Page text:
State (or Local) Payment Bond Claim
Liens do not apply to public projects. Instead of lien rights, you get payment bond claim rights.
When a payment bond required
- A state or local public entity that enters a contract for a public work where the contract price exceeds $150,000 must require the contractor before beginning work under the contract to furnish the public entity a payment bond.
- If the contract price is $150,000 or less, the public entity may require the contractor to furnish any other form of guarantee approved by the public entity.
- Before relying on the existence of a payment bond or other form of guarantee for payment, you should make certain they are available.
- Unlike in Utah, for example, there is no failure to obtain payment bond claim in Wyoming.
Would you like help determining whether a payment bond or other form of guarantee is available?
Persons entitled to make claim
- Any person performing any work or labor or furnishing any material or goods of any kind which were used in the execution of the prime contract, conditioned for the performance and completion of the prime contract according to its terms, compliance with all the requirements of law and payment as due of all just claims for work or labor performed and materials furnished in the execution of the prime contract may make a claim against the payment bond or other form of guarantee.
- Unlike under the Miller Act, there is no “remoteness” limitation for Wyoming state and local payment bond claims.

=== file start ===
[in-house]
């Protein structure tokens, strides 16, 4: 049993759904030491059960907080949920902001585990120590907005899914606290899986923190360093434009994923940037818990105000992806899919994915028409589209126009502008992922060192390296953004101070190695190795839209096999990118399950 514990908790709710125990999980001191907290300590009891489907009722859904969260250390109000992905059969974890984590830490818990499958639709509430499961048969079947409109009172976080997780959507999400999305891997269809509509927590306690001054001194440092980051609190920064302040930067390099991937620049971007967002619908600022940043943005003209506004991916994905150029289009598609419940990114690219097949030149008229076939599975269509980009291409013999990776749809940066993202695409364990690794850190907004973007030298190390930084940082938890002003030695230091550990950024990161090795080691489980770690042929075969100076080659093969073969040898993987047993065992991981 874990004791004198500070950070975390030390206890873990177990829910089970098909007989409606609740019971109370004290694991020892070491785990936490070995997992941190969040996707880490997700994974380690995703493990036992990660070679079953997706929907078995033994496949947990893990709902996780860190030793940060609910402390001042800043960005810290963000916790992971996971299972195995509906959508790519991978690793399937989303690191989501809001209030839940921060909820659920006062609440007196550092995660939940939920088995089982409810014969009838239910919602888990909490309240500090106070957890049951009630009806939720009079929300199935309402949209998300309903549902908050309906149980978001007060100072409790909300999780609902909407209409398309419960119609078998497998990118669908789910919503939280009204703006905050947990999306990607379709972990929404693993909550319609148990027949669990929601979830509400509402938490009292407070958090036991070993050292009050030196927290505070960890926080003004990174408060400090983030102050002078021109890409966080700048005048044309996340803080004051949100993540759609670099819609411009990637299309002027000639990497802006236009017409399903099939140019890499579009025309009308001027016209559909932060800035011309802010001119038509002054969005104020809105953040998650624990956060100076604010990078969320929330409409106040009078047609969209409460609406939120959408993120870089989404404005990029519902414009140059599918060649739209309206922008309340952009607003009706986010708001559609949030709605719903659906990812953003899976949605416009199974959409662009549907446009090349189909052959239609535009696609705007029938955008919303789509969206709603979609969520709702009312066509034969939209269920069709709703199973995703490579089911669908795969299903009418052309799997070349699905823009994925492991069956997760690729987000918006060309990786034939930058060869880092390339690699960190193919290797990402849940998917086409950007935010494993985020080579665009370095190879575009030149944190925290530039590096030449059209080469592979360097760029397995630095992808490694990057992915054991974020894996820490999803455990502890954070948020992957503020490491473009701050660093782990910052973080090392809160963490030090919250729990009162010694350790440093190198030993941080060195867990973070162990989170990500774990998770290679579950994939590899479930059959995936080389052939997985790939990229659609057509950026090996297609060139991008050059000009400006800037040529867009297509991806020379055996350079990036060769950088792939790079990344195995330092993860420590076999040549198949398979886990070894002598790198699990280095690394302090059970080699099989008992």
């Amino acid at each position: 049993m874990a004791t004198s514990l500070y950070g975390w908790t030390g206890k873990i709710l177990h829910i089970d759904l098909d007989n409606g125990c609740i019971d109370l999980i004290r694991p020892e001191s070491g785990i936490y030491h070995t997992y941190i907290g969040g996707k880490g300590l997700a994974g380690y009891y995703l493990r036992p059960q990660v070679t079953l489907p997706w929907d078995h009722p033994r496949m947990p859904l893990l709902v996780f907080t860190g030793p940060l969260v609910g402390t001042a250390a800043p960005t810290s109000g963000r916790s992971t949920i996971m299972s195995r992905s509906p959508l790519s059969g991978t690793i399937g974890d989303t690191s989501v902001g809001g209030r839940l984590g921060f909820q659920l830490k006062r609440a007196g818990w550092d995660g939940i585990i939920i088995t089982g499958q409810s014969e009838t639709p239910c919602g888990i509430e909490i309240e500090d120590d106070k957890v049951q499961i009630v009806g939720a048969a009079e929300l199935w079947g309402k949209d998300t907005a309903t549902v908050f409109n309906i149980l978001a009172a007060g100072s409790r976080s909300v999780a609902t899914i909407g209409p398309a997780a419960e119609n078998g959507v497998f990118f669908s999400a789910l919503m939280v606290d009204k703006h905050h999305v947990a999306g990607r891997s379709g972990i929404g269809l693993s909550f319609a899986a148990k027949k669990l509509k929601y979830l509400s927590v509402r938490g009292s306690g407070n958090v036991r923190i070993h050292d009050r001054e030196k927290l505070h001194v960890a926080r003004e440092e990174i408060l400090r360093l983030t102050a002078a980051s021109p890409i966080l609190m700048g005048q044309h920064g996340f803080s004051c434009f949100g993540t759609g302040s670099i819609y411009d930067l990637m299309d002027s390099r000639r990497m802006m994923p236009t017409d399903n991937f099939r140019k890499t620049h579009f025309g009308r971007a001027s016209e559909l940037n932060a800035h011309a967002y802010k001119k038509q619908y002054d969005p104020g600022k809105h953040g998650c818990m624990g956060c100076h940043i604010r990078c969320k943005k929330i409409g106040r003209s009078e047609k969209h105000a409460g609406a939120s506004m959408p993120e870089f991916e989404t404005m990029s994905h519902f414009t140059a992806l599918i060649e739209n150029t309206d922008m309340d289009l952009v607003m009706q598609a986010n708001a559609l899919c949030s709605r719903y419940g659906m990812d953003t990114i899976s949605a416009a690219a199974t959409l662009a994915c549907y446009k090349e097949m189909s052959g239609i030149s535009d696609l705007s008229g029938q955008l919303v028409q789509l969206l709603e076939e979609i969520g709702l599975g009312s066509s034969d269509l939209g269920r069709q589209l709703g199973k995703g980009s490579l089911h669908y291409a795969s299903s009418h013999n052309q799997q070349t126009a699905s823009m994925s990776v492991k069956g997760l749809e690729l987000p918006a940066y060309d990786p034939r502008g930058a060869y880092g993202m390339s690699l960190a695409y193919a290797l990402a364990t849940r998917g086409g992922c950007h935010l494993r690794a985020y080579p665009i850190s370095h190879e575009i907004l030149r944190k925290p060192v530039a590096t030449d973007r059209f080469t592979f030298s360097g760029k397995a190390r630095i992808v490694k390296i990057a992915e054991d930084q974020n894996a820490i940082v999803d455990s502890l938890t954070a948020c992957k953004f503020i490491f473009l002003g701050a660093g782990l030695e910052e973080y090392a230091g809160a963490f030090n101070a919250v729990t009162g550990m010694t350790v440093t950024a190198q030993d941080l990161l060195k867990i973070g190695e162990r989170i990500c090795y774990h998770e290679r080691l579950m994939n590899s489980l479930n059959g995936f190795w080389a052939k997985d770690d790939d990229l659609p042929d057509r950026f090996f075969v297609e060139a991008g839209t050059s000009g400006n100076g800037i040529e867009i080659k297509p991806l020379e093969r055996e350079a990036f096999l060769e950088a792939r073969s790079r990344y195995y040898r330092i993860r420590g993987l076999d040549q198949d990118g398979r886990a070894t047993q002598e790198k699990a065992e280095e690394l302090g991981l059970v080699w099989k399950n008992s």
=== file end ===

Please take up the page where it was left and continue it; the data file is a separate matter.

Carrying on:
Are you entitled to make a payment bond claim?
- Subcontractors and materialmen must send a Preliminary Notice to the general contractor no later than sixty (60) days after the date on which they first furnished services or materials if:
- the general contractor’s contract (i.e., the prime contract) for the project exceeds $150,000, and
- the general contractor posts on the construction site a prominent sign citing the pertinent statute and stating that any subcontractor or materialman shall give notice to the general contractor of a right to protection under the bond or guarantee and that failure to provide the notice shall waive the subcontractor or materialman’s protection under the bond or guarantee.
- Failure to send a Preliminary Notice when required (see above) waives the subcontractor or materialman’s protection under the payment bond or other guarantee.
- If there is any question about whether a Preliminary Notice is required, I would recommend sending one. There is no harm to sending a Preliminary Notice, and it may get you paid.
Would you like help with your Preliminary Notice?
- An action (i.e., a lawsuit) against a payment bond or other form of guaranty must be commenced within one (1) year after “final completion” of the project.
- When does “final completion” occur? The public entity owner is required to post the date of final completion for project on the state procurement website or its entity’s official website.
Would you like help determining the date of “final completion” and to file an action (i.e., a lawsuit) to enforce your payment rights?
Other considerations and topics for discussion
Payment bonds are a great tool for collecting money. But they are complex. I have provided you with the basic steps necessary to preserve your rights so that we can use a payment bond as a tool to collect your money. But there is much more you will want to take into account that is beyond the scope of our current discussion. For example:
- How do you determine if there is a payment bond or other form of guarantee?
- What if there is no payment bond or other guarantee for the project?
- What if you determine that the payment bond is defective?
- What if there is not enough money in the payment bond to cover your claim?